A few days in Seville
I have an odd relationship with Spain. I knew very little about Spain and yet, curiously, it is an intimate part of my family, and therefore, of me. This is how it began for me. My grandfather was a wool-broker from Manchester who traded in Buenos Aires, Argentina, close to the Casa Rosada of Eva Peron fame. My father spent his childhood there. Dad told me he remembered little of it. He spoke no Spanish.
One Christmas in Granada
It was therefore a shock on a visit to the Alhambra, to encounter the ghost of my father in the form of a Hidalgo, a Spanish gentleman. Dad’s upbringing had somehow imprinted Spain into him. I watched as this old stranger breathed out the exact sound of relaxation that Dad always made, smiled distantly as Dad used to, then arranged himself, straight-backed, and straight-legged in a chair, with his fox terrier at his knee and his stick neatly by his side. I saw my dad’s obsession with orderly rows of tall cyprus trees and dark impenetrable hedges. I recognised the Spanish in my father as I feel the African exists in me. I felt this encounter in my heart as pain and joy – as duende – that untranslatable word that can only be experienced and not explained.
Schooldays Spain and Seaside Spain
At school in the ’50s we learnt about Francis Drake, the Armada and the Inquisition. The Spain of princes and priests and heretics burnt at the stake that succumbed to British victories in battle. I went to Ibiza in 1969 just as the first British tourists appeared and the first hippies invaded its abandoned farmhouses. Water wasn’t drinkable, there were no English breakfasts, and wine and brandy was served in unlabelled bottles in local bars. Franco still had absolute power. He had banned the flamenco. Dictators may cause suffering but will never allow the expression of it in any form. Art, after all, is a way of resisting oppression. Think of Goya. Think of Picasso.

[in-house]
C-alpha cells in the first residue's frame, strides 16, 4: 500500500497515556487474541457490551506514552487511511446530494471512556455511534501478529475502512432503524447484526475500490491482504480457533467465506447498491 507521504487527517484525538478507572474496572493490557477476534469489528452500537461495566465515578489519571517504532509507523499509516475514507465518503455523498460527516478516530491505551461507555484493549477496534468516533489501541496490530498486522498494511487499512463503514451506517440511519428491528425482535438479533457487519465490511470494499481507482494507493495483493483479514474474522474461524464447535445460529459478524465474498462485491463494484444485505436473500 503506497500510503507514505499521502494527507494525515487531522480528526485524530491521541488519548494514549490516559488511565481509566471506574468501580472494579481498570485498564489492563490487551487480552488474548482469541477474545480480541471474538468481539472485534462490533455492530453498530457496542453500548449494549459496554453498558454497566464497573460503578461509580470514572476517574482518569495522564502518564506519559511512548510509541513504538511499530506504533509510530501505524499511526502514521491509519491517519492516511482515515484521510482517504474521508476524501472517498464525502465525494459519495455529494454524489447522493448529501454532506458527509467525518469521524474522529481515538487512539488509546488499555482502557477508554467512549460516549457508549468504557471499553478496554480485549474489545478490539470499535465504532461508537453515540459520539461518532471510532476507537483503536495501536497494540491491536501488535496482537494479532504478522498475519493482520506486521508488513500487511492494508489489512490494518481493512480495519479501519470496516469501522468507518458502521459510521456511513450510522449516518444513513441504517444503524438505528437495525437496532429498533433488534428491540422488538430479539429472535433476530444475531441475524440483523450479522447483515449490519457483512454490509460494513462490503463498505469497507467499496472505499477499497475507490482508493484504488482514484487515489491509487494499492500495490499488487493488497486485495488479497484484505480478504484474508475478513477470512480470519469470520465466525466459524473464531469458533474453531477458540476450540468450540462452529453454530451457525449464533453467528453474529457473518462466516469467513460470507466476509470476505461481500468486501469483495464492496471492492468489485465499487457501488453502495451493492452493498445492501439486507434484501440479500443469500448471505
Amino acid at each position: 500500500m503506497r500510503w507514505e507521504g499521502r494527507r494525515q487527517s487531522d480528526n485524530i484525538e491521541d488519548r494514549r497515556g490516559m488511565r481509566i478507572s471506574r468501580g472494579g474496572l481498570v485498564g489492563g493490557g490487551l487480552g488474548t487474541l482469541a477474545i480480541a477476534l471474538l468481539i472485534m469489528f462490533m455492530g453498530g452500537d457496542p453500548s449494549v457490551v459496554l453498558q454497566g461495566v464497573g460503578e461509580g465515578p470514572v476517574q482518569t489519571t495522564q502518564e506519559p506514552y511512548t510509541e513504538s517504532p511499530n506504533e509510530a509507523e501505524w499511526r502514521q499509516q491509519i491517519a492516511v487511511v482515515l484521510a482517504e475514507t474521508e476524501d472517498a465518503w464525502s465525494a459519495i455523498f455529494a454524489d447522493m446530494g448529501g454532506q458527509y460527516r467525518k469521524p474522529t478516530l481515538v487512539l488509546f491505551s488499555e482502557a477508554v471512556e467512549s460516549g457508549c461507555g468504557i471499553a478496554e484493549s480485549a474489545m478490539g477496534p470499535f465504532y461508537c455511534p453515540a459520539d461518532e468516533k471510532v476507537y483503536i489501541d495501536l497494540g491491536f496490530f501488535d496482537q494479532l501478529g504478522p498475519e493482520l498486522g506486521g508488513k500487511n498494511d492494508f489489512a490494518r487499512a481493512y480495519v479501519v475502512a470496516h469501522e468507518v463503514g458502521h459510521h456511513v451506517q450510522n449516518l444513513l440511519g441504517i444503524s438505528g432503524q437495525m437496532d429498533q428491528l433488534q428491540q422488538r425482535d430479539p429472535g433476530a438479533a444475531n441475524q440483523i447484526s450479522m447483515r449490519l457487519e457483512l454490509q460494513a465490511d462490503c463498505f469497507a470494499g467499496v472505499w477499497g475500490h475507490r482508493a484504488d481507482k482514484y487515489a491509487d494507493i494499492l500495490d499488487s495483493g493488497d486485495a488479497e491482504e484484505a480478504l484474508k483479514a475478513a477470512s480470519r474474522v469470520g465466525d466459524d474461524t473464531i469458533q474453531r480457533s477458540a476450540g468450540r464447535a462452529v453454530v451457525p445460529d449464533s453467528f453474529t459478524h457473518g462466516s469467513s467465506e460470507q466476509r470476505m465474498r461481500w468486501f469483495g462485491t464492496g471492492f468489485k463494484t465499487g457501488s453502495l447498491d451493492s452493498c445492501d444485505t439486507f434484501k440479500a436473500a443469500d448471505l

I’ve travelled more in Spain since then and the more I do, the more I am humbled by my lack of knowledge and the more I love learning about it. I’m not a travel writer or a literary critic but I keep finding new and richer connections between Spain and myself and between Spain and Britain. For me personally, there are the connections to both the Sephardic Jewish and the Almoravid Muslim cultures which are both important to me. Then, of course, there is art, novels, and poetry. All worthwhile art must be possessed of Duende. Yasmin Levy‘s wonderful Sephardic Ladino singing manifests all those connections.
Flamenco, dance, song and guitar
I have always loved flamenco from my first introduction to it in ballet classes at the Eisteddfod in Rhodesia to watching it performed last week in the Casa de la Memoria in Seville and in the Tablao (a small bar) Pura Escencia where Natalia Blanco danced for us. Perhaps flamenco gives form most completely to duende which is the authentic passion that all artists seek. Frederico Garcia Lorca also wrote about duende but it may be most clearly understood by reading his poetry.
Sonnet of Dark Love
Oh secret voice and song of a dark love!
Oh lowing without lambs! Oh hidden wound!
Oh needle of bile, cankered camellia!
Oh storm without a sea, town without walls!
Oh nights of iron darkness that descend
on mountains of mourning, proud peaks of grief!
Oh hound in the heart, the heart’s forbidden cry,
song ripening in silence without end!
Fly from my throat, you voice of burning ice,
yet don’t abandon me here in the wild
where flesh and sky mate without bearing fruit.
Don’t haunt the heavy ivory of my skull–
take pity and strip off this strangling shroud,
I who am love, I who am nature’s child!